play, the old law requires the deaths of the elderly at different ages 
for men and women. Sexual desire motivates getting rid of an old wife. 
(It has been a while since I last read the play, but I think women had 
to die at 60, men at 80.) The desire for inheritance motivates getting 
rid of an old man.  The Old Law is a mighty strange comedy, dated around 
1618.

Jack Heller

_______________________________________________________________
S H A K S P E R: The Global Shakespeare Discussion List
Hardy M. Cook, This email address is being protected from spambots. You need JavaScript enabled to view it.
The S H A K S P E R Web Site <http://www.shaksper.net>

DISCLAIMER: Although SHAKSPER is a moderated discussion list, the 
opinions expressed on it are the sole property of the poster, and the 
editor assumes no responsibility for them.

An XML Schema for Shakespeare's Plays

The Shakespeare Conference: SHK 17.0117  Monday, 6 March 2006

From: 		Peter Paolucci <This email address is being protected from spambots. You need JavaScript enabled to view it.>
Date: 		Sunday, 05 Mar 2006 22:43:59 -0500
Subject: 17.0068 An XML Schema for Shakespeare's Plays
Comment: 	Re: SHK 17.0068 An XML Schema for Shakespeare's Plays

Gabriel Egan wants to know what I think of David Crystal's Shakespeare 
markup project, and how it relates to my own particular project.

Crystal's tagging (using Antony & Cleo as an example) does not use a 
Schema to define its elements; it uses a different and older technology 
called a DTD.  At one point DTDs and Schemas were competing, but it has 
subsequently become clear (to my team at least) that Schemas are 
preferable because they are more robust and can handle more 
sophisticated searches better than DTDs.  Schema also handle multimedia 
better and faster.

Nevertheless, Crystal's work is valuable and I am learning much from it. 
He defines parameters (tags) that my project would term "dramatic," 
things such as play:title, play:character, chorus, character names, 
prose, song, songtitle, speaker:sex and so on.  He has also has 
(rightly) defined special entities to handle odd characters such as 
letters with diphthongs and ligatures.

Crystal designed his code to correspond to a Penguin edition and he 
wanted also to preserve line breaks, even empty lines (!) and 
distributed lines (i.e.: one metrical line shared by two or more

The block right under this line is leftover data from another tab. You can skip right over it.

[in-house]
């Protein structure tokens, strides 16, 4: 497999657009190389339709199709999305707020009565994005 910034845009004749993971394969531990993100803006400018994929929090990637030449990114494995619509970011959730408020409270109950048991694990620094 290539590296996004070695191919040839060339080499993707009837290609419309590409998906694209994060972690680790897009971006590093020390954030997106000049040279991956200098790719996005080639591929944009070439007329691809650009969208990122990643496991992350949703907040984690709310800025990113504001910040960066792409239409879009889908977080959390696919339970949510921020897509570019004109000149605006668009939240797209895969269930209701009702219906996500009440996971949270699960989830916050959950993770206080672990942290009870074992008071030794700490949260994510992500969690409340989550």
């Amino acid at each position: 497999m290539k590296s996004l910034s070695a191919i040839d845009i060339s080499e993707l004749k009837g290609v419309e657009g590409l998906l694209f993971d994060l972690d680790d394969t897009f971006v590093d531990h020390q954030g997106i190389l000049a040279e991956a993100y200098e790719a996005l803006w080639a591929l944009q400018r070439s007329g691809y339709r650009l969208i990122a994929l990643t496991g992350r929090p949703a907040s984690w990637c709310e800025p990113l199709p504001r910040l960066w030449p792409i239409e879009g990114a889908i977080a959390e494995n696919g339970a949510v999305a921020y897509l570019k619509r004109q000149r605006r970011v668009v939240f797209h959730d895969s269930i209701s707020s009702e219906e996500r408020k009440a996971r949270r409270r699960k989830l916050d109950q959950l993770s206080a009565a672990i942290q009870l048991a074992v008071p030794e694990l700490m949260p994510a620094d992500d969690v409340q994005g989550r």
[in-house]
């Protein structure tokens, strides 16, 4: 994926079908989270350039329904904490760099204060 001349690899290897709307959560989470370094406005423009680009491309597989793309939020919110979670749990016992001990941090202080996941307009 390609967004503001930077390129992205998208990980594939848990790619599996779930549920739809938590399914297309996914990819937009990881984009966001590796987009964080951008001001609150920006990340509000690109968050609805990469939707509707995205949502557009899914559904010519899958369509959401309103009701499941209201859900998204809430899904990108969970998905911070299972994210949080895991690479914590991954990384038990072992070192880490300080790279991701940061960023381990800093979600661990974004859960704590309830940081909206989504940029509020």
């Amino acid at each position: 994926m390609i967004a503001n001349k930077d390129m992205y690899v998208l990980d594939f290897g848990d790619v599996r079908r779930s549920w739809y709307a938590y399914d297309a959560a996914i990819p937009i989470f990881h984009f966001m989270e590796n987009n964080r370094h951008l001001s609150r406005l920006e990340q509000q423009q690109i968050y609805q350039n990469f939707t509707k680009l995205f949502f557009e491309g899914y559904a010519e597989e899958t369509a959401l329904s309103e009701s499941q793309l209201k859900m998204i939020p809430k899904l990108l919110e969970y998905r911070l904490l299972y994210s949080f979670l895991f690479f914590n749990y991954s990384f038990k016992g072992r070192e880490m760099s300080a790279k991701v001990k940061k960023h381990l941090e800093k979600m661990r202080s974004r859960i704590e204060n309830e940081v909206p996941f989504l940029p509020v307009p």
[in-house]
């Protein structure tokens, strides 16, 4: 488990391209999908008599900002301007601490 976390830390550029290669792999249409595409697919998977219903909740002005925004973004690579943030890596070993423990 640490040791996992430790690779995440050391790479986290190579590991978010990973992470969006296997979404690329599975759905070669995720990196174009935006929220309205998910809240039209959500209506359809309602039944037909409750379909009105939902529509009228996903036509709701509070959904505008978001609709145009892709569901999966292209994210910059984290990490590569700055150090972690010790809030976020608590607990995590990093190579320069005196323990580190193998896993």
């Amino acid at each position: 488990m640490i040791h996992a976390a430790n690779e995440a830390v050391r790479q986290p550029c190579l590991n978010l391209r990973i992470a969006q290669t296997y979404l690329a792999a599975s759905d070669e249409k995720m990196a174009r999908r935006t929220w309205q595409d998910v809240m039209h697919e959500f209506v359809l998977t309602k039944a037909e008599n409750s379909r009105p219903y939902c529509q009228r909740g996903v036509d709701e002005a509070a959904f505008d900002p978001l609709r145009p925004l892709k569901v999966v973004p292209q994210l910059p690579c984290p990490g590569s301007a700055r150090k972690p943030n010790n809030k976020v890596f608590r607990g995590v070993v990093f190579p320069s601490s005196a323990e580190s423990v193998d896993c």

characters).   This was *very* helpful to me in my own thinking about 
format and layout as editorial concerns.

I do not know if Crystal used the guidelines for editing and producing 
variorum editions, or even if they were available when he began his 
work, but they certainly are essential these days.

I want to imagine a much more robust and interdisciplinary resource that 
codes not only for dramatic and editorial (textual) parameters, but also 
integrates these with linguistics, stylistics, grammar, criticism, 
Renaissance history, Shakespeare's biography, and an "inter-textual" 
category that maps ideas in Shakespeare to his other literary 
influences.  The project is ambitious, but we are primarily interested 
in creating the architecture for the information more that managing to 
get it all populated with data; that may only happen long after I have 
passed over to a better place!  Deep coding, as it's called, means 
layering multiple XML elements over top of every aspect of the text, 
even punctuation and spacing.

So yes, even though I want to expand Crystal's parameters and negotiate 
between XML and the various other standards that are coming into play 
(TEI, editorial best practices, etc), I have learned from his work and 
he's worth looking at.

One codicil.  In my undergraduate days, the most sophisticated kind of 
tool you could use on Shakespeare's works was a concordance.  What a 
wonderful day that was for me when I discovered that resource!   The OED 
was (and still is) a wonderful help to scholarship, but it had to be 
built through the mind-numbing process of painstakingly recording each 
word and its location. Those of us working on this new area are excited 
by the prospect of developing tools that will empower critical insight 
into Shakespeare in all kinds of new and yet unanticipated ways, but the 
patience required is significant.


_______________________________________________________________
S H A K S P E R: The Global Shakespeare Discussion List
Hardy M. Cook, This email address is being protected from spambots. You need JavaScript enabled to view it.
The S H A K S P E R Web Site <http://www.shaksper.net>

DISCLAIMER: Although SHAKSPER is a moderated discussion list, the 
opinions expressed on it are the sole property of the poster, and the 
editor assumes no responsibility for them.